Morning Kenai Fjords National Park cruise departure. Board our comfortable and stable tour boat with in/outside seating areas, multiple viewing decks and fog-free windows for your exciting glacier and wildlife day cruise into magnificent Aialik Bay with actively "calving" glaciers and a magnificent scenery. Covering 110-miles, the trip is narrated by a National Park Ranger, who is highly adept at spotting wildlife and pointing out the many spectacular sights. The fjords and rugged islands of Kenai Fjords National Park and the Alaska Maritime National Wildlife Refuge showcase the best of Alaska’s marine world in a compact package. Murres, kittiwakes, puffins and other seabirds perch and nest along cliff faces just above the swells. Sea otters float belly-up eating mussels and clams. Harbor seals haul out on icebergs off Aialik and Northwestern glaciers. Humpback whales spend the summers fattening on forage fish such as herring. Gray whales pass in April on their epic migration to the Arctic. Steller sea lions mate and raise pups on Chiswell Island. In early and late summer, pods of fish-eating resident killer whales roam the region in pursuit of salmon. After reaching the mighty Aialik Glacier guests witness "the calving" a process by which glaciers shed giant blocks and slabs of ancient ice. A delicious Alaska salmon and prime rib lunch is served buffet style with guaranteed reserved table seating in a heated cabin for every customer. Overnight: Seward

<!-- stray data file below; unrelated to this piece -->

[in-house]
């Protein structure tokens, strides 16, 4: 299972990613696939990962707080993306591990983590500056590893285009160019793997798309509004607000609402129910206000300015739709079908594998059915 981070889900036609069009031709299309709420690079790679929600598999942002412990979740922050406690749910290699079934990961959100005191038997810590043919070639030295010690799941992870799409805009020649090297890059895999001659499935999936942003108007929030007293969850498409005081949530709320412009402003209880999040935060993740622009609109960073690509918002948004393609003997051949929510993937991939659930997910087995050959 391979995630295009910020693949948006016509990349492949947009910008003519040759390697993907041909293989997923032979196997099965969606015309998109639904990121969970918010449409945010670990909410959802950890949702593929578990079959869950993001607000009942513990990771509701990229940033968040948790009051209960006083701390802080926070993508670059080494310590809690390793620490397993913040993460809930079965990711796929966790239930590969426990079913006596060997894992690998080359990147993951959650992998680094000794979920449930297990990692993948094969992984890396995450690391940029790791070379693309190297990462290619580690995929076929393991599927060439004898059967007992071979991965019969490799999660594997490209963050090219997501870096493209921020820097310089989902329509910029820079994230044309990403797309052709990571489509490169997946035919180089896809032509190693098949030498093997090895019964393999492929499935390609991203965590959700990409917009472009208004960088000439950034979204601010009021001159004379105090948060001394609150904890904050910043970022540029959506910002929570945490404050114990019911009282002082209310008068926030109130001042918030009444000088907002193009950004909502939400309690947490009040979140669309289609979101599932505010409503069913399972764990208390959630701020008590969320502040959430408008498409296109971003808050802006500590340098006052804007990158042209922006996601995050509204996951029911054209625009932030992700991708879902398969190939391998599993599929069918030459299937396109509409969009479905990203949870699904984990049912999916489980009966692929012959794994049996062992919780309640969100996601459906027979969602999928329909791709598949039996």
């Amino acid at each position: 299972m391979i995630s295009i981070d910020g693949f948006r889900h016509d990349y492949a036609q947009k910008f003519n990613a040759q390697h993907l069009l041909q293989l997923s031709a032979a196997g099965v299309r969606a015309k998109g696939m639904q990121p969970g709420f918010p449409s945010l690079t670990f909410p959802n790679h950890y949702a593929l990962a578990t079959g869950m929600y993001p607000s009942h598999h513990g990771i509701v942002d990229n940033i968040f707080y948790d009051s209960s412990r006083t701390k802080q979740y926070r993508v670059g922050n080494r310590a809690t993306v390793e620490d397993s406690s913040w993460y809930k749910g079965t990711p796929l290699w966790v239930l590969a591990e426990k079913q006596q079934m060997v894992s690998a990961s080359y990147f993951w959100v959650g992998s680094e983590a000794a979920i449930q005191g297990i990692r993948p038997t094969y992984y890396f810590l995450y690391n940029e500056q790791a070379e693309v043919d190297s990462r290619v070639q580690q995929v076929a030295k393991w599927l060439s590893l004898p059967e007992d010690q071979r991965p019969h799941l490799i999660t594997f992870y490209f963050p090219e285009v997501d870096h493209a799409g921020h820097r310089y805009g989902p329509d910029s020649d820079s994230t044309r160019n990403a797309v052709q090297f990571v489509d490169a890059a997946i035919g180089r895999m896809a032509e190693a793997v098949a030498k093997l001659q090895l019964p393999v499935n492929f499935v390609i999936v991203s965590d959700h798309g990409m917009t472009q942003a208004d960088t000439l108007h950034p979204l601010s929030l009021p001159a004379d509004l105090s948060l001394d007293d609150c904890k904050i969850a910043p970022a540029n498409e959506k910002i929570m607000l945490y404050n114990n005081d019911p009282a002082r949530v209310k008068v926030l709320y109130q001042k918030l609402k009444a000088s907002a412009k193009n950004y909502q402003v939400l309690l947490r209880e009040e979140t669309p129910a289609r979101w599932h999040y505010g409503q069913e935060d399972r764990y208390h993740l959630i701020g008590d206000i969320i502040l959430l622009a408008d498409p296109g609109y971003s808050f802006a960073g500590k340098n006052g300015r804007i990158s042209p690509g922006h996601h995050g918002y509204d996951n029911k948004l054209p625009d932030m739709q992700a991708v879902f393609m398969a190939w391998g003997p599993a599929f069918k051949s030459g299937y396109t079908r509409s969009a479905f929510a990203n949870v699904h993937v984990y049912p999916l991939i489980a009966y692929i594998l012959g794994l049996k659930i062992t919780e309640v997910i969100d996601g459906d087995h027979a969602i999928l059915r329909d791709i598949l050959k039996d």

Day 4: Seward - Whittier - Prince William Sound | Ferry - Valdez

Depart Seward and drive to Whittier. Southcentral Alaska's Prince William Sound is an area famous for its scenery and its wildlife. Dotted with islands, this 70-mile-wide gulf extends 30 miles north and west from the Gulf of Alaska to the Kenai Peninsula. It is bounded to the southeast by Montague and Hinchinbrook islands, which form Hinchinbrook Entrance, the 10-mile-long water passage from the Gulf of Alaska to Prince William Sound. To the north: a rugged, glaciated coastline and the Chugach Mountains. (Distance 80 Miles)